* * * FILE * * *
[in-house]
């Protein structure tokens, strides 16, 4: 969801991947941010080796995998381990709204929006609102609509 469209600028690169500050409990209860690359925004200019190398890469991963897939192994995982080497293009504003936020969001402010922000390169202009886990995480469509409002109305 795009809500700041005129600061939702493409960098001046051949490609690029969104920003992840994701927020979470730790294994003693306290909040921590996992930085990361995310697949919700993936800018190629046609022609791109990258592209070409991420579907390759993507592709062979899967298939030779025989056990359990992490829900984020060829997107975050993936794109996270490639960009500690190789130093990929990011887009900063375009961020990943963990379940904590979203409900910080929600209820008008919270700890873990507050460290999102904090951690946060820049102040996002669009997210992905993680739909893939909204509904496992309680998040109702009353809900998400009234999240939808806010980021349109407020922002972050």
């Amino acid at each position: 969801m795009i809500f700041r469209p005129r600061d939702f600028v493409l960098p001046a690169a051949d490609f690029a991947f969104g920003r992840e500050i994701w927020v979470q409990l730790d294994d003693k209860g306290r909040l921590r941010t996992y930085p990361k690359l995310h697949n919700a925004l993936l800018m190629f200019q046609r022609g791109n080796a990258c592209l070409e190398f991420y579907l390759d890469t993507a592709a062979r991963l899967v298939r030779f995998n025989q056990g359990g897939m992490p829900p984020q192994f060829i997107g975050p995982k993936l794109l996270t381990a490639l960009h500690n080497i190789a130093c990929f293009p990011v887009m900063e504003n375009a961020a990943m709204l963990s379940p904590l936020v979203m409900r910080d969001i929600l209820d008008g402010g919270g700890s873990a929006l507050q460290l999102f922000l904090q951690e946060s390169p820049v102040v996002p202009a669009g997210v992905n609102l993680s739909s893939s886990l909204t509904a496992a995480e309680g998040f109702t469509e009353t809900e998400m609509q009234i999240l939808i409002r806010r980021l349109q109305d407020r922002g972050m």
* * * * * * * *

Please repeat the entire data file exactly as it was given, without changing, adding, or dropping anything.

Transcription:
[in-house]
């Protein structure tokens, strides 16, 4: 969801991947941010080796995998381990709204929006609102609509 469209600028690169500050409990209860690359925004200019190398890469991963897939192994995982080497293009504003936020969001402010922000390169202009886990995480469509409002109305 795009809500700041005129600061939702493409960098001046051949490609690029969104920003992840994701927020979470730790294994003693306290909040921590996992930085990361995310697949919700993936800018190629046609022609791109990258592209070409991420579907390759993507592709062979899967298939030779025989056990359990992490829900984020060829997107975050993936794109996270490639960009500690190789130093990929990011887009900063375009961020990943963990379940904590979203409900910080929600209820008008919270700890873990507050460290999102904090951690946060820049102040996002669009997210992905993680739909893939909204509904496992309680998040109702009353809900998400009234999240939808806010980021349109407020922002972050």
């Amino acid at each position: 969801m795009i809500f700041r469209p005129r600061d939702f600028v493409l960098p001046a690169a051949d490609f690029a991947f969104g920003r992840e500050i994701w927020v979470q409990l730790d294994d003693k209860g306290r909040l921590r941010t996992y930085p990361k690359l995310h697949n919700a925004l993936l800018m190629f200019q046609r022609g791109n080796a990258c592209l070409e190398f991420y579907l390759d890469t993507a592709a062979r991963l899967v298939r030779f995998n025989q056990g359990g897939m992490p829900p984020q192994f060829i997107g975050p995982k993936l794109l996270t381990a490639l960009h500690n080497i190789a130093c990929f293009p990011v887009m900063e504003n375009a961020a990943m709204l963990s379940p904590l936020v979203m409900r910080d969001i929600l209820d008008g402010g919270g700890s873990a929006l507050q460290l999102f922000l904090q951690e946060s390169p820049v102040v996002p202009a669009g997210v992905n609102l993680s739909s893939s886990l909204t509904a496992a995480e309680g998040f109702t469509e009353t809900e998400m609509q009234i999240l939808i409002r806010r980021l349109q109305d407020r922002g972050m």